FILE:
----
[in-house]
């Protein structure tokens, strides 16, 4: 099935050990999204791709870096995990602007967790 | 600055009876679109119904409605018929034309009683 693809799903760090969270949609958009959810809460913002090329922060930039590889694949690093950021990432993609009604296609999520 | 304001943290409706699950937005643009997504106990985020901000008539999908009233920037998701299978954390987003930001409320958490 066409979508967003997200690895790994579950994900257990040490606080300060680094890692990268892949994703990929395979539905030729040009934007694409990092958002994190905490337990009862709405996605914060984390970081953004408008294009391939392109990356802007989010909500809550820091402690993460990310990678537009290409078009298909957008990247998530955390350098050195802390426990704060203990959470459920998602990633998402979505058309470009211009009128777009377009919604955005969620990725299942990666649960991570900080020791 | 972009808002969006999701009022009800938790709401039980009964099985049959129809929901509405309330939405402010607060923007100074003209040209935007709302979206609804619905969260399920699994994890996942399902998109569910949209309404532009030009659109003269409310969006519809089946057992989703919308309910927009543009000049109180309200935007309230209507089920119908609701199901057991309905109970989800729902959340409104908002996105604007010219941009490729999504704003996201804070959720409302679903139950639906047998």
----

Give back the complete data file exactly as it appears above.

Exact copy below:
[in-house]
């Protein structure tokens, strides 16, 4: 099935050990999204791709870096995990602007967790 | 600055009876679109119904409605018929034309009683 693809799903760090969270949609958009959810809460913002090329922060930039590889694949690093950021990432993609009604296609999520 | 304001943290409706699950937005643009997504106990985020901000008539999908009233920037998701299978954390987003930001409320958490 066409979508967003997200690895790994579950994900257990040490606080300060680094890692990268892949994703990929395979539905030729040009934007694409990092958002994190905490337990009862709405996605914060984390970081953004408008294009391939392109990356802007989010909500809550820091402690993460990310990678537009290409078009298909957008990247998530955390350098050195802390426990704060203990959470459920998602990633998402979505058309470009211009009128777009377009919604955005969620990725299942990666649960991570900080020791 | 972009808002969006999701009022009800938790709401039980009964099985049959129809929901509405309330939405402010607060923007100074003209040209935007709302979206609804619905969260399920699994994890996942399902998109569910949209309404532009030009659109003269409310969006519809089946057992989703919308309910927009543009000049109180309200935007309230209507089920119908609701199901057991309905109970989800729902959340409104908002996105604007010219941009490729999504704003996201804070959720409302679903139950639906047998």